"The family mentioned that she had left papers and asked if I would like to have a look. I knew immediately that they were very significant culturally. So far we have really only skimmed the surface of the collection, but I have a feeling for the broad categories of content that are there. It's clear that Myrtle was not just involved in food activity in the kitchen - she was involved in a network of food communities and kept meticulous records. We think of the gastronomic sphere as local but she was involved at a national and international level with Slow Food, Eurotoques and La Ferme Irlandaise, her restaurant in Paris.
"She was a polymath in her activities and interests, a visionary with missionary zeal to support and protect Irish food culture. From what I've seen, her character is coming through - she had a curious mind and an innate intelligence that will be interesting to explore."
Now an experienced team associated with UCC's Boole Library will set about the task of preservation, describing and cataloguing every item in the bequest in a process that will take several years.
Among the speakers at the memorial lectures in Cork last week was Myrtle Allen's friend, Claudia Roden, the esteemed author and food writer.
"She inspired me and a whole generation," says Claudia on the phone from her home in London. "And I don't mean just in Ireland. Through her influence on Darina, who applied it in turn to the cookery school, the legacy of Myrtle is felt all over the world."
Claudia first met Myrtle nearly 40 years ago when Darina invited her to give a course at the cookery school on Middle Eastern Food, about which Claudia had just published a book.
"I stayed at Ballymaloe and thought that if I could choose one place where I would live for ever and ever it would be there. I'd lived in Egypt and France and the UK but there was something very special about Ballymaloe - it wasn't just the house, but the combination of the house and the food and the landscape and the world that Myrtle created there. I loved being around her and the Allen family. It was less about the enjoyment of good food than it was about the respect for the land, and the ingredients, and the producers, the farmers and the fishermen, and the power of food to bring people together. The hospitality at Ballymaloe is always so gracious, and people bond around food and conviviality. The last thing I'd expected at the time was to find great food in Ireland - or in the UK for that matter, it was a toss-up as to which was worse!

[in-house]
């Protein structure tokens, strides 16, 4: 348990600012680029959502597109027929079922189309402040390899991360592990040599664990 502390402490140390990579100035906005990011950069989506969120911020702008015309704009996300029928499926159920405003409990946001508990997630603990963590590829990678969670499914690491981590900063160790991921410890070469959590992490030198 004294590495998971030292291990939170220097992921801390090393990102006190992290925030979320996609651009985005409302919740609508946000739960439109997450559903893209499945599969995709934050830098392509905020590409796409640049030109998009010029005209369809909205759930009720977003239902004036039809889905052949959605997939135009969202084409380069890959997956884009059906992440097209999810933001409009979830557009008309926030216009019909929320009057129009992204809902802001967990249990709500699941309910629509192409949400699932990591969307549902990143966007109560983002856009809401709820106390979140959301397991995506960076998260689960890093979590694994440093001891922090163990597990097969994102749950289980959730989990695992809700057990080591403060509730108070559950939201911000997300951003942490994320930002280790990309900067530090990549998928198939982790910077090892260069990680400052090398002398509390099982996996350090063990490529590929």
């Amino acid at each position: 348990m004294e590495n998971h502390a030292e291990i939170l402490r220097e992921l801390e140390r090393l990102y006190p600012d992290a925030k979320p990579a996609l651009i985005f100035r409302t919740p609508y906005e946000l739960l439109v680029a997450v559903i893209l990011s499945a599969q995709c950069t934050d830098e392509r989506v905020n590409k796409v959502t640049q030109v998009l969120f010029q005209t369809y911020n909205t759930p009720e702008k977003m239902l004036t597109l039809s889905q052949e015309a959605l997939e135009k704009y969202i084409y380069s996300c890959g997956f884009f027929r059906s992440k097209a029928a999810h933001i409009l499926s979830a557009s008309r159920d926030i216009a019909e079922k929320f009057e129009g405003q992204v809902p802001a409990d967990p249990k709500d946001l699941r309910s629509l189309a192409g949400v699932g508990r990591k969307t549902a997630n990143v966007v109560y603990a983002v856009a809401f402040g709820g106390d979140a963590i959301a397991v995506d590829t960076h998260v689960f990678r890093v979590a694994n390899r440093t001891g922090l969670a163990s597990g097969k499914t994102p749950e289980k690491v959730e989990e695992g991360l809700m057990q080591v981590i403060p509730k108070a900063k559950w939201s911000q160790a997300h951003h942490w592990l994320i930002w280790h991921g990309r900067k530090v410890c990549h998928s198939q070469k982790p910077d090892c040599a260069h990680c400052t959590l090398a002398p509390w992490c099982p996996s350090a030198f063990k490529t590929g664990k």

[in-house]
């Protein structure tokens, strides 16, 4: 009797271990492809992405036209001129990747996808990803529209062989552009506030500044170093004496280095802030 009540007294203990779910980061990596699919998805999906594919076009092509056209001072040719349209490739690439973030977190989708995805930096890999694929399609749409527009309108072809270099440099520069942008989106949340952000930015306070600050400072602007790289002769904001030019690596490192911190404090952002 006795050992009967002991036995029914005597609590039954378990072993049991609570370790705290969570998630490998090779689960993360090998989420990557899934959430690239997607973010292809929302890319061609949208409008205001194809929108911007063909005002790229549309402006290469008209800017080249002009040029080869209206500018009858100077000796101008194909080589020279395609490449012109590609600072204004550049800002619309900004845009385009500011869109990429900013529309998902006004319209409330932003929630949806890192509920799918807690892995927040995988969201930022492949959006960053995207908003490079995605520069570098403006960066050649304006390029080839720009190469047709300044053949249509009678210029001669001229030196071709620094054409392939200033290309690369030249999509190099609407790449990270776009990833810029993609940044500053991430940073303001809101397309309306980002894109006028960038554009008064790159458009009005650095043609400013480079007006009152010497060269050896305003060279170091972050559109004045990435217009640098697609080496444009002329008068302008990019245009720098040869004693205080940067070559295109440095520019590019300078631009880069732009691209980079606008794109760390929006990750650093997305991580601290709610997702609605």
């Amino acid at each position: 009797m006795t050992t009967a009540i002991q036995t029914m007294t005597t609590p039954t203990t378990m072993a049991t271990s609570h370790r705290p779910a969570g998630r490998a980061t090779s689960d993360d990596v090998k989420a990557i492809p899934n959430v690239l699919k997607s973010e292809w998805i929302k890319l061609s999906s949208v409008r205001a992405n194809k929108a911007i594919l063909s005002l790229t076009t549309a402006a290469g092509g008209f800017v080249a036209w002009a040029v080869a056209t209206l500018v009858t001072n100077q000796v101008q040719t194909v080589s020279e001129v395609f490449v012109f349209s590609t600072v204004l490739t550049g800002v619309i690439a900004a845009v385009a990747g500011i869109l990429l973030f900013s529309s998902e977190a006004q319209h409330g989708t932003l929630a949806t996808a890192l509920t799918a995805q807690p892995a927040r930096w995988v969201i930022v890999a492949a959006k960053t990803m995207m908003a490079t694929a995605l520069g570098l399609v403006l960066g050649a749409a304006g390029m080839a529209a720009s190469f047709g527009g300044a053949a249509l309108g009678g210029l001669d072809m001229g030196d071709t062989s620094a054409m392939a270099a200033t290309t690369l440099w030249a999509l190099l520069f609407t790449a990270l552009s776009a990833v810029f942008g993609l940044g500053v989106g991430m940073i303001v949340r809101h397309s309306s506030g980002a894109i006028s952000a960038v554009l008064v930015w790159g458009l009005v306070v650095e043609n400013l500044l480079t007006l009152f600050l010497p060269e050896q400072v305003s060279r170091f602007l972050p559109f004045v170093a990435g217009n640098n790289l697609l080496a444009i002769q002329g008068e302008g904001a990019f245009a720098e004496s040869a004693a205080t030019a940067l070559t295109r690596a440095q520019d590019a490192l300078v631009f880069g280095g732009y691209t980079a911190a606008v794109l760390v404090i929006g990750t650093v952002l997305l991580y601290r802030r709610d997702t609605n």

"At Ballymaloe the food was enthrallingly delicious - the flavour of vegetables just out of the ground, whatever wild things people brought to the kitchen door and the fish just landed in Ballycotton."
Claudia says that Myrtle Allen stood out at a time when very few women were to be found working in professional kitchens.
"I remember researching a book about food in Turkey and there were no women in professional kitchens there, except cleaning the floor.
"It was the same in most Mediterranean countries, other than Morocco, and it was hard to find real local food. Grand restaurants served French food and yet here was Myrtle, a farmer's wife, with a Michelin star! She put Ireland on the culinary map.
"When I started researching, food was a taboo subject like sex and money, not important enough to be a university subject, seen as frivolous, a topic for women's magazines.
"But now it is acknowledged to be such an important part of culture and I think that it's wonderful that the university will have the course."
Claudia says that Myrtle was the first person to realise the importance of food in Irish culture.
"She was always willing to absorb new ideas in cooking and to experiment with growing new types of vegetables. She had contacts with chefs throughout Europe and was a founder member of Eurotoques, so she was very much out there learning and networking, and at the same time passionate about preserving traditional dishes.
"It was politics through gastronomy; she was aware how fragile living heritage can easily be lost long before UNESCO identified gastronomy as intangible heritage. Now people travel to eat and incidentally see sites, whereas it used to be the other way around - food is vital to tourism and economies the world over. And when visitors come, they want to taste what Ireland means, not to eat sushi and burritos…
"Before Myrtle, people were ashamed of Irish food, but she knew that recipes and dishes can reinforce national identity with pride and dignity, and remind us of a time that has vanished; sometimes that's all that remains of a way of life that has disappeared.
"She understood that we must value our own, not throw it away and not embalm it either, and that it's important to update and revitalise and this is what she did. She led the way, was properly international and a trailblazer. To me, she was a personal inspiration."